They are listening to a private lecture by Habibollah Peyman, a teacher at Tehran University. An unassuming man of slight frame, he was born a political fighter. Imprisoned for five years by the Shah, his students were later active in the overthrow of the monarchy. Today Dr Peyman is telling a new generation of students to fight for greater freedom. He condemns the clergy for turning Iran into a totalitarian state.
While such talk is never heard openly in Iran, there is a growing dissent from the country's religious intellectuals. Dr Peyman is not criticising the government from a Western or secular perspective. He is attacking the regime on its own terms. And that is why he is more dangerous to the ruling clergy than foreign or liberal opponents.
Dr Peyman is one of a group of Islamic scholars who have become known as the "New Thinkers". Their intellectual challenge is shaking the foundations of the Islamic faith and their thoughts will have implications for Islamic movements throughout the world.
The New Thinkers are building an Islamic ideology that can deal with the 20th century. They want to show that an Islamic government can break the closed circuit that prevents it entering the modern era and relating freely to the outside world. Peyman is challenging 13 centuries of thinking - that a literal interpretation of the Koran is the mark of a true believer. He accuses Iran's mullahs of being incapable rulers, unable to govern effectively. "The clergy have failed to fulfil the promises of the revolution and this has placed the legitimacy of their entire political system under question," he says.
For a first-time visitor to Iran, the country does not conform to its image. With its wide, tree-lined boulevards, Tehran is not the dark brooding city imagined by Westerners. There is also a surprising level of debate. Unlike most of Iran's Arab neighbours, fear of the regime does not run so deeply as to prevent criticism and discussion.
But after a few years of tentative opening, the boldness of men such as Dr Peyman has led to a fresh clampdown. It began last October with the writer Abdol Karim Saroush, one of the first New Thinkers to speak out. His lecture at Tehran University was broken up and he was forced into hiding. Saroush argued that if 7th century Islam is used as a modern political ideology, it will become totalitarian and will ignore the interests of the people. The conclusion: that enforced religious rule and democracy are incompatible.
The religious hardliners are worried. Their response has been to beef up their loyal foot soldiers, the Bassidj, or the Mobilised Force for the Oppressed. These men are the private army of the ayatollahs, based in mosques throughout Iran. Their loyalty is to the religious leaders, not the politicians. Allah Karam is one of the fiercest members of the Mobilised Force. He organised the attack on Abdol Karim Saroush's lecture. I met up with him as he toured schools seeking recruits. During the war with Iraq, the Mobilised Force provided the suicide squads who walked on minefields to achieve martyrdom. The soldiers of the Mobilised Force, he said, "will fight until our last drop of blood" to combat those who talk of "the separation of mosque and state".
The most worrying aspect for the hardliners is that some members of government are following the New Thinking. Iran has had years of economic mismanagement and stifling bureaucracy. Corruption and cynicism have become commonplace.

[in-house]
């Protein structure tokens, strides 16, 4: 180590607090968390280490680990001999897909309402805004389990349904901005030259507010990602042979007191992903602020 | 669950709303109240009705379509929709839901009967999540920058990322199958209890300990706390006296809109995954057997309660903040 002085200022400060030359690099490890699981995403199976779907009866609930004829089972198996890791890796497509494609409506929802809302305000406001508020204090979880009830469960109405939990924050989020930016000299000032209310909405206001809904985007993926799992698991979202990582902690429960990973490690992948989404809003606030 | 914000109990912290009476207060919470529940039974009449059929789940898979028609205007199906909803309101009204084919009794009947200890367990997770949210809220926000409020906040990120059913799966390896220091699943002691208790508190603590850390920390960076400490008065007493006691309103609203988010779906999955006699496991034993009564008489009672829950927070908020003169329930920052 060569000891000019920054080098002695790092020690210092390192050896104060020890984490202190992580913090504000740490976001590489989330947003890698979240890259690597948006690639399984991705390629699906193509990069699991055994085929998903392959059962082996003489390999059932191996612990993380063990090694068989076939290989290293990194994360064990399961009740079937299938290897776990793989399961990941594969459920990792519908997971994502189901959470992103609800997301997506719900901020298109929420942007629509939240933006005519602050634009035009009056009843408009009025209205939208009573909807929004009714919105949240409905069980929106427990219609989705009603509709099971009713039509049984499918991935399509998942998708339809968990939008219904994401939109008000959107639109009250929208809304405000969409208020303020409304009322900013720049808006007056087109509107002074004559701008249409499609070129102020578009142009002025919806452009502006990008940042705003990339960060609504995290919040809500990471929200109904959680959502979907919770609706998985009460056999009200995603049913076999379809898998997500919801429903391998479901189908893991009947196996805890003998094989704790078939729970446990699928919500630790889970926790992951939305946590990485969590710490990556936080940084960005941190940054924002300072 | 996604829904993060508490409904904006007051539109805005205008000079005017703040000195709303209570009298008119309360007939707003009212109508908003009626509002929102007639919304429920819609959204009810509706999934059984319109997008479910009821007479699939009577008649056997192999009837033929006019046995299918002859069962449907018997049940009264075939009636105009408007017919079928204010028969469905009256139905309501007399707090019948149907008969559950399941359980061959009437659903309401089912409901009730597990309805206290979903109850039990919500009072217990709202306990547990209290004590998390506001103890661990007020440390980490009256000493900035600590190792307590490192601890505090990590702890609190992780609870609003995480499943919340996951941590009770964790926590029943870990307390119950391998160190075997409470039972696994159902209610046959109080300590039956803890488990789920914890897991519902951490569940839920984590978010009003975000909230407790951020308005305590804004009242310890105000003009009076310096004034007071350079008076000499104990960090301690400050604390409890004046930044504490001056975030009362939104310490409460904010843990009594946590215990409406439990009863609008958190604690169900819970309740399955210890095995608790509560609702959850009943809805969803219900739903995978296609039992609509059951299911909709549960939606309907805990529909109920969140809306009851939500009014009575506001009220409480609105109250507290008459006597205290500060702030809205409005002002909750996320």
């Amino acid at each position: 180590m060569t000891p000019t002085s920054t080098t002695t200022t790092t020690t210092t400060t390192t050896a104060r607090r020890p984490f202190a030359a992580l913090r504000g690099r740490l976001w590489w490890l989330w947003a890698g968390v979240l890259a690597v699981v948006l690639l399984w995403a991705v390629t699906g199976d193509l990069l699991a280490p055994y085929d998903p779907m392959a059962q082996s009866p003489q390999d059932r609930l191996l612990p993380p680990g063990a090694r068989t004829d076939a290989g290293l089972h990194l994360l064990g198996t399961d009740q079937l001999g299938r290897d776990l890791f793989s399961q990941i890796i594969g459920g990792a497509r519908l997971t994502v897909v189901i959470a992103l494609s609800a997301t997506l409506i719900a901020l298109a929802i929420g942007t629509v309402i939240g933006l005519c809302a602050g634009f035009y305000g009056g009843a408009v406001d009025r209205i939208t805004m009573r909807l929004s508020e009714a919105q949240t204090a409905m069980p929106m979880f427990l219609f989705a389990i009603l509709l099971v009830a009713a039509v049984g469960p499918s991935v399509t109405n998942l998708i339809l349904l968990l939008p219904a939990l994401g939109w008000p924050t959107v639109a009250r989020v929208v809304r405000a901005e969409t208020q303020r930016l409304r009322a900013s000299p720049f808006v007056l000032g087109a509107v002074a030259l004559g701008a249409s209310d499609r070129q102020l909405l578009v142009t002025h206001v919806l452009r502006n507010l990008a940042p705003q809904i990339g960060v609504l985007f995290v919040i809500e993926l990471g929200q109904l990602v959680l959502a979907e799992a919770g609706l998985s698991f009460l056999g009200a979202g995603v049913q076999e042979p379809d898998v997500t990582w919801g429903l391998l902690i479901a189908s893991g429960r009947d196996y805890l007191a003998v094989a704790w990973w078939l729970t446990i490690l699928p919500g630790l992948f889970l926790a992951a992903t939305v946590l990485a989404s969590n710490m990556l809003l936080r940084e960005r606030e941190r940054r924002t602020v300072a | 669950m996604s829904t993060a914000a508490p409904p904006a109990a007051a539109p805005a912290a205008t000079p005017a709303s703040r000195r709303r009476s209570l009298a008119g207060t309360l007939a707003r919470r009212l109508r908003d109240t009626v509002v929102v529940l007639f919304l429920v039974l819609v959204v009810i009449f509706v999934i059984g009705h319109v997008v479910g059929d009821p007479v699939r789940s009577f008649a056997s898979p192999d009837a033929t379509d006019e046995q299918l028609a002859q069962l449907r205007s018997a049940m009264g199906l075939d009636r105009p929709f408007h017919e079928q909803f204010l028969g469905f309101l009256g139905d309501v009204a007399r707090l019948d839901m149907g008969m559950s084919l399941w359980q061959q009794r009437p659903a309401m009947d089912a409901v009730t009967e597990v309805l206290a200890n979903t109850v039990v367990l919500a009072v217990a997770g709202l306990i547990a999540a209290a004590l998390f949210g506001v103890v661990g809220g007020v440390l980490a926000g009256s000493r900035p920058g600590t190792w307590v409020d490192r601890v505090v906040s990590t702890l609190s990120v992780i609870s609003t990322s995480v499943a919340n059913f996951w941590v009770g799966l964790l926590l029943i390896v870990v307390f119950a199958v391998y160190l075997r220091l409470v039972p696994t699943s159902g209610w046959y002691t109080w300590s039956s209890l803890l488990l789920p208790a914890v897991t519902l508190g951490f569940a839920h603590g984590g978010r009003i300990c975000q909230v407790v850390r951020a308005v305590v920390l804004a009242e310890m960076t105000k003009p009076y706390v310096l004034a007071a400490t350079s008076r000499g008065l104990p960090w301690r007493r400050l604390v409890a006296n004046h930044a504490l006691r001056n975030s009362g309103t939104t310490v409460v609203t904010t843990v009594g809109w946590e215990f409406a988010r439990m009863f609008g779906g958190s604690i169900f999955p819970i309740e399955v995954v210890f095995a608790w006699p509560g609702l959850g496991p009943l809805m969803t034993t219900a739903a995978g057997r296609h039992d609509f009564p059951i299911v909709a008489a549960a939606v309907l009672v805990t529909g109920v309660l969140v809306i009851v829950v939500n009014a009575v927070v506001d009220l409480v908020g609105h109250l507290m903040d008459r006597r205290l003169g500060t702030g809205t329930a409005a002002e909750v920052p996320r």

The values that inspired the revolution are sneered at. There is a consensus that the mullahs cannot deal with a modern, complex economy.
President Rafsanjani has realised that for the regime to survive, it must control the economic free fall and the slide into debt. His government has brought in various experts and specialists. Mostly with foreign, indeed American education, they are detested by the clergy and the Mobilised Force. Technocrats are responsible for building American-style supermarkets in Tehran, and gaudy consumerism is being tolerated in the interests of economic progress.
One of the President's closest advisers is Morteza Alviri. A one-time hardliner, he is now a supporter of laissez-faire economics. "We have arrived at a decisive moment in the history of the Islamic Republic," he told me. "We must move towards an open economy, and that requires an open political system."
Next month's parliamentary elections will be far from free - opposition parties have been banned from standing - but they will reflect a genuine debate over Iran's destiny. The results of the poll will be a vital indicator of whether Alviri and other reformers can continue their policies. The strategy of managed, gradual openness pioneered by Rafsanjani is being tested. But the unspoken issue being fought over in the election goes to the heart of the Islamic Republic itself: should the clergy retain the divine right to rule? The mullahs know that the logic of the reformers' arguments will undermine their privileges and their authority to govern. They want a pure Iran, free from Western values.
Dr Peyman doubts that there will be any lurch toward openness. He told me how both the reformers and hardliners had watched events in the former Soviet Union and elsewhere in eastern Europe. "They saw what happened when a government lifted restrictions and gave freedom. People ceased to fear government, and the result was the collapse of the whole system."
Hardliners are aware that the battle lines over the future destiny of Iran are drawn. But they also know that if the clamour of dissent from the New Thinkers becomes too loud and gains popular support on the streets, they have an answer. Allah Karam and the Mobilised Force will be there to restore fear and impose the will of the Ayatollah.
8 Phil Rees's film, 'Guardians of the Ayatollah', will be shown on BBC2 at 7pm on 28 February.Reuse content